The Bokeo Nature Reserve is in the northwestern province of Bokeo, which borders both Myanmar and Thailand. Home to the Gibbon Experience, visitors can spend up to a week staying in large tree houses accessible by zip line. Not for the faint of heart, the base camp is reached by a three-hour drive from Huay Xai, and then a demanding one-hour trek through the jungle. The reward is close-up views of the endangered black-crested gibbon, buffalo, elephants and birds.
Ten miles (15 Km) northeast of Savannakhet, Dong Natad National Protected Area offers homestays with local people who have lived in harmony with nature harvesting edible insects, rattan, medicinal plants and honey for hundreds of years. An alternative to an overnight stay is hiring a tuk-tuk for the day and asking the driver to pick you up at a designated time. The smallest NPA, it boasts several lakes and lush forests. Its proximity to Savannakhet makes it a great place to cycle or motorbike to.
Dong Phou Vieng National Protected Area is in central Laos. Take a long difficult trek through the jungle and stay overnight in a Katang village. The Katang people belong to the Mon-Khmer group and live remotely in the jungle, apart from modernization and technology. Part of the Ho Chi Minh trail passed through this NPA. Take a boat ride up the Se Bang Hieng River and try your luck spotting the two herds of elephants that reside in the park.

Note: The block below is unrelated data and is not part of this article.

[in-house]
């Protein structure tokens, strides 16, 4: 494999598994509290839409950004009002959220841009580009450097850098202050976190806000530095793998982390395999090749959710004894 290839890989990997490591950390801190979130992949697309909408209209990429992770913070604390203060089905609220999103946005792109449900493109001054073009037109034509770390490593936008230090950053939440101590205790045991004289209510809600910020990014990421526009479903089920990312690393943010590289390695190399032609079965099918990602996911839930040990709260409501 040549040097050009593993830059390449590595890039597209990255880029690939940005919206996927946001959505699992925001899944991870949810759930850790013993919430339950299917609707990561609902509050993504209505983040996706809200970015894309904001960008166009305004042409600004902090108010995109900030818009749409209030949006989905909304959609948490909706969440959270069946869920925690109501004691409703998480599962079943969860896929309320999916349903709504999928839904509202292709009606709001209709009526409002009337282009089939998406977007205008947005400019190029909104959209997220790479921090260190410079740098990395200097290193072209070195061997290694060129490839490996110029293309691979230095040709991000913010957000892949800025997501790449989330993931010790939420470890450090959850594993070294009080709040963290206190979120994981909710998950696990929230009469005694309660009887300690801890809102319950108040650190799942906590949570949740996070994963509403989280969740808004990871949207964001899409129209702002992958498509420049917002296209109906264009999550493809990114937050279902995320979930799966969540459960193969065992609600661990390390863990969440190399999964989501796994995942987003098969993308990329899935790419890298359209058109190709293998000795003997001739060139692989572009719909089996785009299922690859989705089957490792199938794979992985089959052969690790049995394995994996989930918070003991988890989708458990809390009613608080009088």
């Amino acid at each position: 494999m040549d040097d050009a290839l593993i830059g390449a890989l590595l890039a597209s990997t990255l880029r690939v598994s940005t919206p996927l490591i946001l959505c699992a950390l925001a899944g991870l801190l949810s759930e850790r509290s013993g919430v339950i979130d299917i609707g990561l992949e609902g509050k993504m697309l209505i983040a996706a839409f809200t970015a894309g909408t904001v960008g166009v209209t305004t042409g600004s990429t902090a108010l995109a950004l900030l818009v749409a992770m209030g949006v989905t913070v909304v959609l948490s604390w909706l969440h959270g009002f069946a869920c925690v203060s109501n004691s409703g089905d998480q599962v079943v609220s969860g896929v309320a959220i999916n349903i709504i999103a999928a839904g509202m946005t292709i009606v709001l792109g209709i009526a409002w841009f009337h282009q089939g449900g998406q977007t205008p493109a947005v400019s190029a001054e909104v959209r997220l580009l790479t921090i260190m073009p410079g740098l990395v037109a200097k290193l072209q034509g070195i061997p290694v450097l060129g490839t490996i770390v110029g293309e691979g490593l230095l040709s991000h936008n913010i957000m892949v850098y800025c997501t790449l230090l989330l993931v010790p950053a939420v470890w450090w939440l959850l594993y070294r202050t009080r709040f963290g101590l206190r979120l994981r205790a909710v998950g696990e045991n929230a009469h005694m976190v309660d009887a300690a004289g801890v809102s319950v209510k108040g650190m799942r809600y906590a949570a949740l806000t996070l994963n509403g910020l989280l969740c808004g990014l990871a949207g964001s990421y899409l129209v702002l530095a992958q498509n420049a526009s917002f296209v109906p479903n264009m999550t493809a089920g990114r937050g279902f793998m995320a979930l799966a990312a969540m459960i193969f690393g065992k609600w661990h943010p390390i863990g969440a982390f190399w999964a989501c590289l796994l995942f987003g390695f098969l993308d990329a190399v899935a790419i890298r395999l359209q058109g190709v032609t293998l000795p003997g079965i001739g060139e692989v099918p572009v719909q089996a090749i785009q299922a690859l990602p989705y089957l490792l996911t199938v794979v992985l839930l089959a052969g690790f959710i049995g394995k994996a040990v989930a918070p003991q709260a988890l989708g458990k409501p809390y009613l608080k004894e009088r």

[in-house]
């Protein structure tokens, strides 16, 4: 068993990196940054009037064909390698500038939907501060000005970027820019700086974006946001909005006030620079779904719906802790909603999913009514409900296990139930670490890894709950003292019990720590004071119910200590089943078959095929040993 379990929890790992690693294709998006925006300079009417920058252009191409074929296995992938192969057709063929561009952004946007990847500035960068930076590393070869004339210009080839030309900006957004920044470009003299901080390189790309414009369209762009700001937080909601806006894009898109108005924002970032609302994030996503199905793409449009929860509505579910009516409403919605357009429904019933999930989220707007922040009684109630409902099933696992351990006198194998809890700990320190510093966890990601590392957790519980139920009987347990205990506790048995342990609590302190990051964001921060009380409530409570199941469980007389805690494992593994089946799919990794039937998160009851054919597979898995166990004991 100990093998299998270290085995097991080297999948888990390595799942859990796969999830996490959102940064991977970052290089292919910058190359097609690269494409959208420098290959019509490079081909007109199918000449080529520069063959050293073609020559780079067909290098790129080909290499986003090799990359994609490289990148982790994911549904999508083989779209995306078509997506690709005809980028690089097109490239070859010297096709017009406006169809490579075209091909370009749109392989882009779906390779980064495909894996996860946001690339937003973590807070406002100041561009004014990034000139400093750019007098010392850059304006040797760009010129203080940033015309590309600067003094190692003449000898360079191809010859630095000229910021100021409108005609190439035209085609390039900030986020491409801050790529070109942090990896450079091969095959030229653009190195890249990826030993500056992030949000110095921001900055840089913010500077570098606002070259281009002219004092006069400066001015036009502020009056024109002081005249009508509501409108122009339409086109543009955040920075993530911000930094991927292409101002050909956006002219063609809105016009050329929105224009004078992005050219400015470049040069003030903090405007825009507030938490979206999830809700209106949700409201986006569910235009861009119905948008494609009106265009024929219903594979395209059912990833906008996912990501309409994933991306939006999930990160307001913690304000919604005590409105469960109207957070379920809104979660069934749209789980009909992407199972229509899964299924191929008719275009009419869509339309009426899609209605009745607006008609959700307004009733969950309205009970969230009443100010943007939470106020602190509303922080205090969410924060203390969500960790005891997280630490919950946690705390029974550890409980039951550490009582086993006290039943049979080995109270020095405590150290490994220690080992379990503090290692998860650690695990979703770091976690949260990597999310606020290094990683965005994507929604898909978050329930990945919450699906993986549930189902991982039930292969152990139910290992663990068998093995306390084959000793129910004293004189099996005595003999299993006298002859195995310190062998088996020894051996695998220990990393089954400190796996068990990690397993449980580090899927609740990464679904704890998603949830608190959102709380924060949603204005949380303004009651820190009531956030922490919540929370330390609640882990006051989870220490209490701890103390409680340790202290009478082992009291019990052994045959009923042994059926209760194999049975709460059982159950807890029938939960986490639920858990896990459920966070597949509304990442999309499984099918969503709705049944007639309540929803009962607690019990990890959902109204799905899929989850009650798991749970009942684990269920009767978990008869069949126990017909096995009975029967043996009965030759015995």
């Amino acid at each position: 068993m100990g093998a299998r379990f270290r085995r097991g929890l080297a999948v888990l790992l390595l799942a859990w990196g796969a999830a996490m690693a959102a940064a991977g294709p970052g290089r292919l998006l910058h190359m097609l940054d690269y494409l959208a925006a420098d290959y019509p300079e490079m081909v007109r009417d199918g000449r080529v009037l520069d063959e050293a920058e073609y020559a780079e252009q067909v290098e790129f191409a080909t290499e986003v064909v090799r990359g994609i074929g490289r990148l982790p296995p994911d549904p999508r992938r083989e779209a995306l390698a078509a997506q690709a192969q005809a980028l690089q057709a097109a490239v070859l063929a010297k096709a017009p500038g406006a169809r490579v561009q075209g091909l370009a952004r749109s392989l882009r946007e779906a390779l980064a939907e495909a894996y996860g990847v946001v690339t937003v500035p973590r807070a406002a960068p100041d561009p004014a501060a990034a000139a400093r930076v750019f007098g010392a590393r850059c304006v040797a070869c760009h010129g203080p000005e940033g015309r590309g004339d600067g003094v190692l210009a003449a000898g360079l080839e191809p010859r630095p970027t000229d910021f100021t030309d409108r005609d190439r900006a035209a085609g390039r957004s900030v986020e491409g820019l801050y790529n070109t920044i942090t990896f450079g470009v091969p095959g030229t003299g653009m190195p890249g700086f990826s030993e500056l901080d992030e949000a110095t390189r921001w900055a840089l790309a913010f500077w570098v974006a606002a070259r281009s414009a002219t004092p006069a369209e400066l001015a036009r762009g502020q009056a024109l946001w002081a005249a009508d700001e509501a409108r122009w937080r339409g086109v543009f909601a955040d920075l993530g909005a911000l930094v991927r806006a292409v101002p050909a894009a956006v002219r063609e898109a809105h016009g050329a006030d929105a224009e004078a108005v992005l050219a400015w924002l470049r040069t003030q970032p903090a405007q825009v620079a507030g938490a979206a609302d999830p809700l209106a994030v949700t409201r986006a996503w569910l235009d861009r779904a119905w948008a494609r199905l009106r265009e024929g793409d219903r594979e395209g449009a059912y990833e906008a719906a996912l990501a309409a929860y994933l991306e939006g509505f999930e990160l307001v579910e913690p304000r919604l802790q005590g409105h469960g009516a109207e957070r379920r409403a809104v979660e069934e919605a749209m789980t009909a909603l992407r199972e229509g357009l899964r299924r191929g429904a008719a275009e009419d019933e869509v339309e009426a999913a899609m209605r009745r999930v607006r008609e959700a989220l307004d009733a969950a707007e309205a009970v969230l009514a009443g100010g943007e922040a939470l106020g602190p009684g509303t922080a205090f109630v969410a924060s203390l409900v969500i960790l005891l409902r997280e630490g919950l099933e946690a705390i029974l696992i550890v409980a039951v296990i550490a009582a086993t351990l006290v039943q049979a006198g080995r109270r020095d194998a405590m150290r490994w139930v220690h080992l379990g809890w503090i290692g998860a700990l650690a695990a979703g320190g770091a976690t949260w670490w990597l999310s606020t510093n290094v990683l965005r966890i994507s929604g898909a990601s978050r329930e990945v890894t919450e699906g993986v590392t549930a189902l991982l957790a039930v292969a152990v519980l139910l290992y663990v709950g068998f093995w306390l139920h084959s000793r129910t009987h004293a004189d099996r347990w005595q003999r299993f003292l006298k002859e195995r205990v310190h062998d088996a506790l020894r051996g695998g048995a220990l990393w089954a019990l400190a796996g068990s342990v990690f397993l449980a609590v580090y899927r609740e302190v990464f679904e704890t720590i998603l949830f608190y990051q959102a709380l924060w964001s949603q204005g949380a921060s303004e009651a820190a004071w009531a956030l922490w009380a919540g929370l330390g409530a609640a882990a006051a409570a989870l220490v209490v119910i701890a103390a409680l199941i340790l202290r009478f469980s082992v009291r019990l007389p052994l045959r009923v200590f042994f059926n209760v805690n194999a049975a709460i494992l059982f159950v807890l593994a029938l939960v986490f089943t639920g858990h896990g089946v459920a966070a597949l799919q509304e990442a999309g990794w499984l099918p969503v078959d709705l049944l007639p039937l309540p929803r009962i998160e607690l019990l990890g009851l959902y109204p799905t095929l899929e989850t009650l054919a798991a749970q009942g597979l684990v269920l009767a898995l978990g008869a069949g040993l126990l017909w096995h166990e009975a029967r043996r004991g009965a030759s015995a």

Phou Khao Khuay Translates as Buffalo Horn Mountain. This 770 sq mi (2,000 sq km) area is only 30 miles (48 km) from Vientiane and is home to wild elephants, sun bears, clouded leopards, and Asiatic black bears. Start your visit at Ban Hat Khai village and take a boat tour or trek with a local guide. If botany is your thing, consider a tour with Vientiane Orchidées to see the many species of wild orchids that bloom in the area. Stay overnight in a village homestay or rent camping equipment from the Ban Hat Khai Visitor center.
On the far northeastern corner of Laos lies the Nam Ha National Protected Area, on the boarder with China. In partnership with UNESCO, the Lao National Tourism Authority designated this area to help villagers engage in sustainable tourism that won’t harm the environment. See elephants, tigers, guar, and 228 bird species. See the lush watershed of four rivers on foot, or rent a kayak to see it from the water. The provincial capital of Luang Nam Tha is within the boarders of the NPA, and offers bicycles for rent, restaurants, and handicrafts made my local people.
Phu Den Din National Protected Area covers over 500 square miles (1,310 sq km) in the far northern province of Phongsali, on the Vietnamese boarder. It is well off the beaten path and rarely visited by tourists due to its remoteness. Twenty-two ethnic minorities live in the province, which is only accessible via a 10 hour drive or a two-day boat ride from Nong Khiaw. Those who make the journey will experience the old-growth forest, elephants, gibbons and eagles.
Accessible via tuk-tuk and lying 3 miles (5 km) north of Thakek in Khammuan Province is the Phu Hin Pun National Protected Area. Swimming holes offer a refreshing break from the oppressive heat, and caves that are home to the park’s 43 species of bats are fun to explore. The limestone karst and surrounding tropical forest are home to endangered birds, such as the sooty babbler and limestone leaf warbler, and monkeys like the Assamese macaque.
Located in Salavan Province, Xe Pian National Protected Area lies along the boarder with Cambodia and covers 1000 square miles (2600 sq. km.) Xe Pian NPA contains large swaths of wetlands conserved through the RAMSAR convention, and home to many bird and fish species in addition to elephants, tigers and pangolins. Treks can be arranged that depart from Pakse, and homestays can be arranged with Brau, Su or Lao Loum tribespeople.